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these kingdoms? Would any ministry submit to bave the election of an Irish Catholic bishop on whose appointment the Crown had put no veto, annulled upon frivolous and unsupported charges ? And yet, if they recognised the Pope's power, by requiring permission to forbid the appointment of an objectionable individual to an Irish Catholic Diocese, how could they oppose it? While the people believe that all the validity of the episcopal functions is derived from the Pope's confirmation of the appointment, and we find in the Roman Pontiff's letter to the Grand Duke, that this point was not overlooked,) 'what
respect can be entertained by believers toward a man whom
all the good abhor, whom they hold in contempt, and of whom • they know, by means of certain and undoubted proofs, that • he does not possess our approbation? So far from the public • tranquillity finding any support in him, there is much more
reason to apprehend that the defending his cause may alienate, and even irritate the minds of the Catholics, and may consequently be attended with the interruption of peace and good order.'
We are not without home proofs of the domineering spirit of this Church, and of the lengths the people will go, when they are led to believe that the honour of their religion is concerned. In a pamphlet entitled " Popish Episcopal tyranny exposed," (London, 1817,) the conduct of the Popish Bishop of Killala, in Ireland, toward one of his priests, appears to have been governed by much the same spirit that was displayed by the Pope on the present transaction. Without entering into the merits of the case, considering it as only an ex parte statement, and allowing full weight to the charges which the complainant bas furnished against himself, by his style and maoner, there is the same determination to unite judge and party, in the person of the superior, and the same disregard of those ordinary maxims of justice, which forbid the punishment of any one, without specifying his crime and naming his accusers. The public prints last year detailed and we have reason to know, fairly detailed) two disgraceful outrages in Ireland, at the interment of individuals who had left the Church of Rome, and had died in communion with the Church of England. The Co. Carlow was the scene of the first, Limerick, of the last.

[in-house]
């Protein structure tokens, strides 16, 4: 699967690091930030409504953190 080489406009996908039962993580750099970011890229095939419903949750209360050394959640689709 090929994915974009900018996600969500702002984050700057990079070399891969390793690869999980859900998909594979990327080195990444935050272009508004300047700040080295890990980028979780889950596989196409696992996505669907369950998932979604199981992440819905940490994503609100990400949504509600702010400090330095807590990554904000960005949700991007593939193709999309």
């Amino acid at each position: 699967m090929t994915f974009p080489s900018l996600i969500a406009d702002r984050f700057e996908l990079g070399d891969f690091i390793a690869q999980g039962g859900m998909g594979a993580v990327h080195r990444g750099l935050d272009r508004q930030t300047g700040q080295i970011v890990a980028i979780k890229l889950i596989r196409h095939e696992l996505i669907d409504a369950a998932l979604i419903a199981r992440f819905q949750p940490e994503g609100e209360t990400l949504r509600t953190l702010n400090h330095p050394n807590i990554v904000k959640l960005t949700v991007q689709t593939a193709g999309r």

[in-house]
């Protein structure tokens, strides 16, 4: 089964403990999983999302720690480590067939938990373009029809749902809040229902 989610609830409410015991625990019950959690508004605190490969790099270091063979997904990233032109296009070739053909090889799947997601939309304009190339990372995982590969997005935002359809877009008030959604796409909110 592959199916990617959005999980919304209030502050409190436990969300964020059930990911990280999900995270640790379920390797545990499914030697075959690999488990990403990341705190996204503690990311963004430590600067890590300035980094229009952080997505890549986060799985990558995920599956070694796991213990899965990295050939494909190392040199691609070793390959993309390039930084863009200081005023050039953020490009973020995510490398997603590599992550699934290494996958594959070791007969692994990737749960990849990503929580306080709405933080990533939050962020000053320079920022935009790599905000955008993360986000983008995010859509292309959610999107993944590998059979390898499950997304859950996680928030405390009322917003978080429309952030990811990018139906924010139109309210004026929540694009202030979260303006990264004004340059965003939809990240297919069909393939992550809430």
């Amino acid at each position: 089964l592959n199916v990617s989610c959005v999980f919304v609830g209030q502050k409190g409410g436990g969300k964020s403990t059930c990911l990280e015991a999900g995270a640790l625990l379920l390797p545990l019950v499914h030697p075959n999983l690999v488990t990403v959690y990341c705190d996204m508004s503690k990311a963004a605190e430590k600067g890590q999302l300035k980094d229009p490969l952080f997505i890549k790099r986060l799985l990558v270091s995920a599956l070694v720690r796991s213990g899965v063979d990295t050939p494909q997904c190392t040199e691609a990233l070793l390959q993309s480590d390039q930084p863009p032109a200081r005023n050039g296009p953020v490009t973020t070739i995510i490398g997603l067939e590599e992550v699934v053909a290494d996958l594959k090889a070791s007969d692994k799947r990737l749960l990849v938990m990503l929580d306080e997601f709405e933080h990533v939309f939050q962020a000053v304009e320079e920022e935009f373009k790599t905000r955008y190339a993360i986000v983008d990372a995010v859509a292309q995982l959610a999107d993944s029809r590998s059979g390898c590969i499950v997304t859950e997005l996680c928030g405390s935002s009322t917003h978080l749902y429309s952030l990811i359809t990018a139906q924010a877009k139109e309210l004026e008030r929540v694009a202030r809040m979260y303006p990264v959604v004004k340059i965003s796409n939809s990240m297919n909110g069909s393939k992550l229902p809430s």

But we return to Wessenberg's case. The encroaching and domineering spirit of the Pope is further exhibited in his remarks upon a regulation introduced into the Diocese of Constance, which had in view the termination of many evils resulting from the established rules, by which the validity of promises of marriage was determined. To establish certain definite laws upon such a subject, was not only prudent, but necessary; and although Wessenberg denies that the ordinance alluded to, did, as was alleged, interfere with the decrees of the Council of Trent, inasmuch as these related to actual marriage, and that only to marriage contracts, the reply was, · The laws of the Church do • not prescribe those formalities for the validity of promises • of marriage, which your decree prescribes: it is therefore
clear that you have berein decided in an arbitrary manner, by imposing fetters which the Church has not imposed.' p. 48.
The Caria of Constance had declared that there would be no difficulty in permitting mixed marriages, but that the pasturs should use all diligence to insure the education of all the children in the Catholic faith ; if however this could not be done, they were to demand that sons should be educated in the religion of their father, and daughters in that of their mother. This declaration called forth the displeasure of the Pope, and in explanation Wessenberg urged that it merely furnished private instructions to the clergy, and had never been published. He adds :
* In all countries in which the Protestants enjoy the same political and civil rights with the Catholics, laws are in existence which demand the allowance of such marriages. With respect to the religion in which the children ought to be educated, this subject is regulated by political laws; and in most of the states it is fixed that the children should be educated in the religion of the father or the mother according to tbeir
The Episcopal decree binds the commissaries and the persons having the care of souls, to omit no means of instruction and eshortation, to ensure the education of all the children in the principles of the Catholic religion. But how could it have insisted on a strict and unconditional compliance with this, without endangering the peace of the church, and exposing it to a conflict with the civil authority, an evil for which there would be no remedy.” p. 33.
His excuse is, therefore, that he did all he could; for had he done more, he must have interfered with the existiog laws of the land. We may deem it valid, but our modern Achilles,